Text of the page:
It is an undeniable fact the large amount of Celtic elements present in the Asturian and Cantabrian onomastics, fact that we could relate to the Hallstattic and post-Hallstattic finds occurring from Galicia to Navarra, and always more frequent towards the West than towards the East.
According to Richard Turnwald, the Northwest, occupied by Astures and Gallaeci, is rife with Celtic elements.
With regard to hydronymy, and according to González and Fernández Vallés, there is in Asturies a certain number of rivers of non-Celtic Indoeuropean names: Eo, Navia, Nalón, Ibias, Arganza, Narcea, Nora, Ayeri, Güeña… and others which can be classified as Celtic: Sella, Uerna (stemming from “Orna”, Celtic particle similar to that of some Belgian and French rivers), Dobra (from Celtic “dubro”, meaning “water”), Bedón (from Celtic “bedo”, meaning “ditch” or “channel”; parallel to other toponyms in Northern Italy, France and Switzerland), Deva (of religious significance and Celtic nature, as the river would be the dwelling of a god or worth of a god) etc.
In addition to Deva, there are other toponyms possibly derived from names of Celtic gods. Lug, principal deity of the Celts, is reflected in Lloxu (Uviéu), Llugo de Llanera (Llanera) and Llugás (Villaviciosa); beside the ethnonym Luggoni, mentioned in the Classic sources as the inhabitants of the Asturian central area.
There are, likewise, numerous Asturian toponyms which might derive from the god Taranus/Taranis: Taraño (Corvera), Taraña (Sieru), Taranes (Ponga), Tarañu (Cangues d’Onís), Tarañu (Cabrales), Taranos hill (Western massif of the Picos d’Europa)… This is a divinity related to war and thunder.
Other names of Celtic gods have been suggested, such as Cernunnos –deity provided with stag antlers who bestows riches upon its believers, also related to the realm of the dead– in the mountain ranges of Cermoño and Cermuñu.
Likewise, we find Vendonius –Celtic god which was associated to Apollo in Gaul– in Bendueños (L.lena). We have references to this one from Ptolemy, who mentioned it as the name of a mountain or mountain range, namely the Picos d’Europa or more precisely Peña Ubiña, deriving from the Latin “albínea” (white, snowy) and related to the Celtic term “vindios” (white).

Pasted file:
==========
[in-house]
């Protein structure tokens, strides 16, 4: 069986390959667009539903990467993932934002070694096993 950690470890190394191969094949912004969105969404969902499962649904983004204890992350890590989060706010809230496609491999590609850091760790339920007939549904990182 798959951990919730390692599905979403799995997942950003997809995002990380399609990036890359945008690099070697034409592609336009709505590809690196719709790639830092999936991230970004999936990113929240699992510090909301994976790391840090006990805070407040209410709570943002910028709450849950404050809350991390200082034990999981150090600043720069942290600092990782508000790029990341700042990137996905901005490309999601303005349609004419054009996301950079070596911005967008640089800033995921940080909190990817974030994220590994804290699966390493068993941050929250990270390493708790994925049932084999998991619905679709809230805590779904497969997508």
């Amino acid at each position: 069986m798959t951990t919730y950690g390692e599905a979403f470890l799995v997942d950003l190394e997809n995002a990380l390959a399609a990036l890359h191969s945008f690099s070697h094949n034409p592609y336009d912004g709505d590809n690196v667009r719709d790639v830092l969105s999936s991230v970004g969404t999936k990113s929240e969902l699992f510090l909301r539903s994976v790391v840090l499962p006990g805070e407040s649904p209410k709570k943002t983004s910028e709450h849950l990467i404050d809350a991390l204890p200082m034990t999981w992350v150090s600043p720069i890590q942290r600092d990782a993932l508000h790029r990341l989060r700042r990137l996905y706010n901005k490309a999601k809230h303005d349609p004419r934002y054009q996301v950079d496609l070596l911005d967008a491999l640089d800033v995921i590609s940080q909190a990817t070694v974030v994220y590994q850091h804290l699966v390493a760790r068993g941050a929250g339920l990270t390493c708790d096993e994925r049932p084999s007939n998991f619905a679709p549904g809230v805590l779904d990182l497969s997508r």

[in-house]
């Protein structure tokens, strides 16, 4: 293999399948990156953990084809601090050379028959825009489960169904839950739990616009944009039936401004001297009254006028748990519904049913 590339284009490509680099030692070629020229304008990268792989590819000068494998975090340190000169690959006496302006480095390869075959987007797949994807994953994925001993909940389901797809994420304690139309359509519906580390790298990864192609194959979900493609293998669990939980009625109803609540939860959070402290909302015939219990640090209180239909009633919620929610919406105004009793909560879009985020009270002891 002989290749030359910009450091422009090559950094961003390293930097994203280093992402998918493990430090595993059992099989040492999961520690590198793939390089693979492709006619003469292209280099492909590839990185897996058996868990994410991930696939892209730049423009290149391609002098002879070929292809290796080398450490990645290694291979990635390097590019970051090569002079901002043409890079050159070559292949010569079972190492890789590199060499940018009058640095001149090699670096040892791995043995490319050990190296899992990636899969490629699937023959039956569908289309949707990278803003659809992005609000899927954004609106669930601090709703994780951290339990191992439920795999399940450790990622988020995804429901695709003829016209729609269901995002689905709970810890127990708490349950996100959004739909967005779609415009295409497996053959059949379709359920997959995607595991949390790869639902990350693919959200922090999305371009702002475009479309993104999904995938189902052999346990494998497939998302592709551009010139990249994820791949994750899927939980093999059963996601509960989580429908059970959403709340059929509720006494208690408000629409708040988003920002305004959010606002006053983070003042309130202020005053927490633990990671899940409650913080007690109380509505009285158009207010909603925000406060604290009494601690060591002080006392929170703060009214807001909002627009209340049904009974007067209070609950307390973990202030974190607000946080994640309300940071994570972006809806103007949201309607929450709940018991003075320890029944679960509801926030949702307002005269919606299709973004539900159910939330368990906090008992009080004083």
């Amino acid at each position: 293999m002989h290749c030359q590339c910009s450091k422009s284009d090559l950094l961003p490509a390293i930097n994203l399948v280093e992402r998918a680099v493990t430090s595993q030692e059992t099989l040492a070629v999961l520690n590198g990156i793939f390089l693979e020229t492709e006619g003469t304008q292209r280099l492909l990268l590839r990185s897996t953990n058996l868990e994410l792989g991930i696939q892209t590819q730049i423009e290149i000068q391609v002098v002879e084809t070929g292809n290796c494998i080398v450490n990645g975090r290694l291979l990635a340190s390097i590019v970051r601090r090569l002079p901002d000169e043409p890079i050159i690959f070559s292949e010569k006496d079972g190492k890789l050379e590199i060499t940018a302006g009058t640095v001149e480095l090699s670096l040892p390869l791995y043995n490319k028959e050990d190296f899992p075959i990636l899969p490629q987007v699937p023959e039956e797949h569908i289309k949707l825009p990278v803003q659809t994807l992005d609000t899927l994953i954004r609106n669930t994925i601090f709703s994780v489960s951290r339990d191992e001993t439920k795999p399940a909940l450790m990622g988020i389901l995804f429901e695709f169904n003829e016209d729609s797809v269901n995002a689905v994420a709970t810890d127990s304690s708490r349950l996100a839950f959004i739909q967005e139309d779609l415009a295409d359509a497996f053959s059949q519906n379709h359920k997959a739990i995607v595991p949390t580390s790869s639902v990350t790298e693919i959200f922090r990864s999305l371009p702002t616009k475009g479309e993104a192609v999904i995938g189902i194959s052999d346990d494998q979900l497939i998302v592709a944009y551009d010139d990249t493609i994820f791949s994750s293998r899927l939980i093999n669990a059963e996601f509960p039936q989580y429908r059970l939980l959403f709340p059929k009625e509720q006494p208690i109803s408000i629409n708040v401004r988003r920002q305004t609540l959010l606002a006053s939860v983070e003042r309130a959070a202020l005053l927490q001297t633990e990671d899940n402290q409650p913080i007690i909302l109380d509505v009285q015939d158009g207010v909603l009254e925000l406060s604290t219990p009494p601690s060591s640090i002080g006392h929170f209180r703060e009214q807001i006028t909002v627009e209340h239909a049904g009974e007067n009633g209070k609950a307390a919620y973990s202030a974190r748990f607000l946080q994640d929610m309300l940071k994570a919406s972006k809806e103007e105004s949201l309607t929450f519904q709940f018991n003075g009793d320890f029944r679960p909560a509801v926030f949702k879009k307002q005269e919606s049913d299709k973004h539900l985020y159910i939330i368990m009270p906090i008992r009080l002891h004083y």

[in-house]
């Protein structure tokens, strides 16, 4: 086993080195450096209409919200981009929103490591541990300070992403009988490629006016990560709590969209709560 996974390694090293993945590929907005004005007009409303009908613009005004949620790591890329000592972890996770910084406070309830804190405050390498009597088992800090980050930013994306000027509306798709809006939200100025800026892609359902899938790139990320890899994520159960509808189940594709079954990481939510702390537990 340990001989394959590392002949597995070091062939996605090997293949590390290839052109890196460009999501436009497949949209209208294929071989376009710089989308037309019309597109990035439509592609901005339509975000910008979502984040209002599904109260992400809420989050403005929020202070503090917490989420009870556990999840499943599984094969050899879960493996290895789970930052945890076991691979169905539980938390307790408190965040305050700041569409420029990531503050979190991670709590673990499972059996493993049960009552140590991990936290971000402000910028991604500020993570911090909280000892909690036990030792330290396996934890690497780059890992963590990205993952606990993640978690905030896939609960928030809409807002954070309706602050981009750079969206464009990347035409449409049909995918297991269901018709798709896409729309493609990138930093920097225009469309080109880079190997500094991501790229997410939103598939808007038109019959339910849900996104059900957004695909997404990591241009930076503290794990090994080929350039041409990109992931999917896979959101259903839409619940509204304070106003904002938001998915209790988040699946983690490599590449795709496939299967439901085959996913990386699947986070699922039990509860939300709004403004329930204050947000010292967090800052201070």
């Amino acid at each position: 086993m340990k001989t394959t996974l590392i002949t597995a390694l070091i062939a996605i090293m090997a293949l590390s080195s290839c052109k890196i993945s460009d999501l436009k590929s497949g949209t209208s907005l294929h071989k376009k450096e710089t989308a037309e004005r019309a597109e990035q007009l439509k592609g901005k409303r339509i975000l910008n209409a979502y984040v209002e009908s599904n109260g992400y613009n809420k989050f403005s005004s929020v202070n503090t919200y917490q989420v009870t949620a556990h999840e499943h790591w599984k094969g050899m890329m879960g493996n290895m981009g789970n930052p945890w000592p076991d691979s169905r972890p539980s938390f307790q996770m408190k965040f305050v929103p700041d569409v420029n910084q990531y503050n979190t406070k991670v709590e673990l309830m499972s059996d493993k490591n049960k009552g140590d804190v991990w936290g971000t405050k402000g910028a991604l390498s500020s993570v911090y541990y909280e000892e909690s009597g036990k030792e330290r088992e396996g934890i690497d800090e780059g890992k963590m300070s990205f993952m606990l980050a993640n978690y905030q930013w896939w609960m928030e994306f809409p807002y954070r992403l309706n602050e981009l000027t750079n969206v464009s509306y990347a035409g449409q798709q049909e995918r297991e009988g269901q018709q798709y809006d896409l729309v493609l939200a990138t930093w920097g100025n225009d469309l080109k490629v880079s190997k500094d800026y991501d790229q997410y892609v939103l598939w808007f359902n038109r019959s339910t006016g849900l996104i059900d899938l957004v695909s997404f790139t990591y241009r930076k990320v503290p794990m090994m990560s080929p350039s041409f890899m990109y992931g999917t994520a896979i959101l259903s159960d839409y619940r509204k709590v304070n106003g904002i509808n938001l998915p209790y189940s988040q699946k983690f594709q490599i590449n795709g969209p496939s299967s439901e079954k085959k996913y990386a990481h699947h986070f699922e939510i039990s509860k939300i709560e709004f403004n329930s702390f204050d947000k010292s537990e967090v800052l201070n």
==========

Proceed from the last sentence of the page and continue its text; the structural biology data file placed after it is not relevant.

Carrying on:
Bearing this in mind, from the point of view of toponymy, Celtic presence in Asturies offers some clues which lead us to consider the existence of a Celtic language in Asturies.
We also find some elements containing the term -briga amongst Astures: Aubri(ga), Cadabri(ga), Calubriga, Ercoriobri(ga), Longebriga, Tebriga and Tilobriga.
-Ci desinences: Argamonici, Ablaidaci, Arrondiaci, Cabruagenici, Cilurnigi, Viromenigi and Orniaci.
Notice likewise the following as a curiosity:
«…On the West Irish coast, the suffix to form Celtic diminutives -in is quite widespread and is written as -een by multiple Anglo-Irish writers like J.M. Synge. Thus, the English word “children” is presented as “childreen”, “girl” as “girleen”, “glas” as “glasheen”, “breeze” as “breezheen”…» (excerpt from the book “Lenguas y literaturas celtas, origen y evolución”, Ramón Sainiero, p. 44).
Interestingly, we have the same diminutive -in in Asturian, with the same affective tone: gatín, guah.ín, perrín etc. And although the diminutive -ino -ina exists in Italian, Portuguese and Galician, which would lead us to attribute a Latin substrate to the Asturian one, the issue is that Italian lacks that affective connotation: “signorina” is equivalent to the Spanish “señorita” (English “miss”) –question of age or civil status–, whereas in Asturian “señorina” is equivalent to the Spanish “viejecita” (roughly English “lovely old lady”).
The book “L’Aventure des langues en Occident”, of Henriette Walter, director of the phonology laboratory of the École pratique des hautes études in Paris and professor of linguistics, postulates that the Celtic language of Galicia, in contrast with the other Celtic languages spread across the peninsula which disappeared in the 1st century BC, survived until the 7th century AD. According to the attached map showing the influence of this language in the 7th century, it can be appreciated that although the indicated territory is referred to as Galicia, it also corresponds to present-day Asturies.
Translation from Asturian to English:
Sergio Fernández Redondo.
Photographs and illustrations:
1st.- Map of the pre-Roman languages of the Iberian Peninsula. Source: Wikipedia.
2nd.- Dobra river – Asturies. Author: unknow. Source: Google
3rd.- Peña Ubiña peak – Asturies. Author: Alberto Lastra.
4th.- Roman inscription that says “Asturum et luggonu”. Currently in the Archaeological Museum of Asturies.